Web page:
A deciduous maple tree, Acer rubrum, native to eastern North America that turns bright red in autumn. The red maple trees is considered on of the 'soft maples' as its wood is less dense than that of the 'hard maples'. The trees can grow to heights of 40m and diameters of 1m. The wood is typically used for engraving blocks, carving and paper pulp The bark and leaves from the red maple tree produce a dye that colors Cotton and Wool a cinnamon color with an alum mordant and a black color with an iron mordant.
Synonyms and Related Terms
Acer rubrum; rode esdoorn (Ned.); érable pourpre (Fr.); arce rojo (Esp.); acero rosso (It.); soft maple; water maple; scarlet flowering maple; swamp maple
Physical and Chemical Properties
Height = 20-40m Flowers = small clusters of yellow-red slowers in early spring Fruit = clusters of small samara with divergent wings. Bark = grayish with fine platy scales. Density = 33 ppcf
Soft maples produce a wood that is lighter in weight and coarser in grain than the hard maples. It is not as stiff but it resists warping and twisting better. Their lower desnity allows easier glueing and staining but the surface will not produce a high polish.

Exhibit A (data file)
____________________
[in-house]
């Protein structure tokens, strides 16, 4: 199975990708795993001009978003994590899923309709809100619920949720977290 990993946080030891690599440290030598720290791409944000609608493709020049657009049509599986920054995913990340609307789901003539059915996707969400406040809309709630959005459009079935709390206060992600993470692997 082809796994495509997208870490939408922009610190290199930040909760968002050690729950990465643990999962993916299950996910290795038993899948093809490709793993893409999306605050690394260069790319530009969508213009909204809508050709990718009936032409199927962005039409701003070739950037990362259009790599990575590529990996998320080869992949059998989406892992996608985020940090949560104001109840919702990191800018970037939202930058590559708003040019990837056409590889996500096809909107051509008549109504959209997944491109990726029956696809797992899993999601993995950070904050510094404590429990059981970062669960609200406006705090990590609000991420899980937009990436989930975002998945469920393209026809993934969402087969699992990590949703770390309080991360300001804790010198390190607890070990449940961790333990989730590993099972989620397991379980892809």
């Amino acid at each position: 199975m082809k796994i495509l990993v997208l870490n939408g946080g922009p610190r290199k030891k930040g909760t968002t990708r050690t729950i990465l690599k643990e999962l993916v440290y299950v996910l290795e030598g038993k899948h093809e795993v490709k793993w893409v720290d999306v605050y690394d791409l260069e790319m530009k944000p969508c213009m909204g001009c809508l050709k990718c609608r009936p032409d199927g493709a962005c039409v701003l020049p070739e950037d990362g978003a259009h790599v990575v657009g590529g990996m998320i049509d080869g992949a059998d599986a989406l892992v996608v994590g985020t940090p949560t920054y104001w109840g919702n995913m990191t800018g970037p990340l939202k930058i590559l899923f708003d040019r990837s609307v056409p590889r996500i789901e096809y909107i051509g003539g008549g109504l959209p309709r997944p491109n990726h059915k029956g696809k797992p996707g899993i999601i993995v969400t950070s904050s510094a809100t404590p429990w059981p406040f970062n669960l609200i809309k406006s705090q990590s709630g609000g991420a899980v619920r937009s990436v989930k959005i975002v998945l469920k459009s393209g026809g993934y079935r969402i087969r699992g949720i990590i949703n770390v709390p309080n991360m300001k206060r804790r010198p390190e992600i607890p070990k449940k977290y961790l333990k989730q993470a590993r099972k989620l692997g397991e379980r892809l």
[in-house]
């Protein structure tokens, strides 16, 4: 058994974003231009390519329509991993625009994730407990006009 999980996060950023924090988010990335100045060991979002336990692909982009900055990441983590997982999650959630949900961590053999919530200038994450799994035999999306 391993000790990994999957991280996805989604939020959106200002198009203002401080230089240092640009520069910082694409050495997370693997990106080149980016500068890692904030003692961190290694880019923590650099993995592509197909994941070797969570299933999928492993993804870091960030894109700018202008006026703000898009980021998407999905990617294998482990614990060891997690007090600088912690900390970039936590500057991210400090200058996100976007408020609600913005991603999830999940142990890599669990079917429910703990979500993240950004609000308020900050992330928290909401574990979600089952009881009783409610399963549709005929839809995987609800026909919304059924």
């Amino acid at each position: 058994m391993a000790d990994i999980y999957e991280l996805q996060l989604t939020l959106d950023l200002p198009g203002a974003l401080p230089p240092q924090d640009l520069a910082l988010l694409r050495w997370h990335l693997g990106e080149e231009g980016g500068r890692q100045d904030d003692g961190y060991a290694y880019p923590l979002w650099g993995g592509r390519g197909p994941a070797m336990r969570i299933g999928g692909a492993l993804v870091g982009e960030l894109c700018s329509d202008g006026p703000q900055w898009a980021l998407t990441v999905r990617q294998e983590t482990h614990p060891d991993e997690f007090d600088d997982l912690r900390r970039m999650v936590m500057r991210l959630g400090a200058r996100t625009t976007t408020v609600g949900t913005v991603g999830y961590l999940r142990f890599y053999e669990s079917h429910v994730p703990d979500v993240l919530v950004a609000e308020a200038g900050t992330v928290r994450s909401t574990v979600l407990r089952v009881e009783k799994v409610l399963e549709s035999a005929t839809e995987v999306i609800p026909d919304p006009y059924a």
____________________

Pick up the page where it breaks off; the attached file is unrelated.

Resources and Citations
- R.J. Adrosko, Natural Dyes in the United States, Smithsonian Institution Press, Washington, DC, 1968
- Dictionary of Building Preservation, Ward Bucher, ed., John Wiley & Sons, Inc., New York City, 1996
- Hardwood Manufacturers Institute, Memphis, Tenn.: air-dry weight = 33 pcf
- The American Heritage Dictionary or Encarta, via Microsoft Bookshelf 98, Microsoft Corp., 1998
- Wikipedia, : http://en.wikipedia.org/wiki/Red_Maple (Accessed Sept. 30, 2005)
- G.S.Brady, Materials Handbook, McGraw-Hill Book Co., New York, 1971 Comment: p. 498
- Random House, Webster's Encyclopedic Unabridged Dictionary of the English Language, Grammercy Book, New York, 1997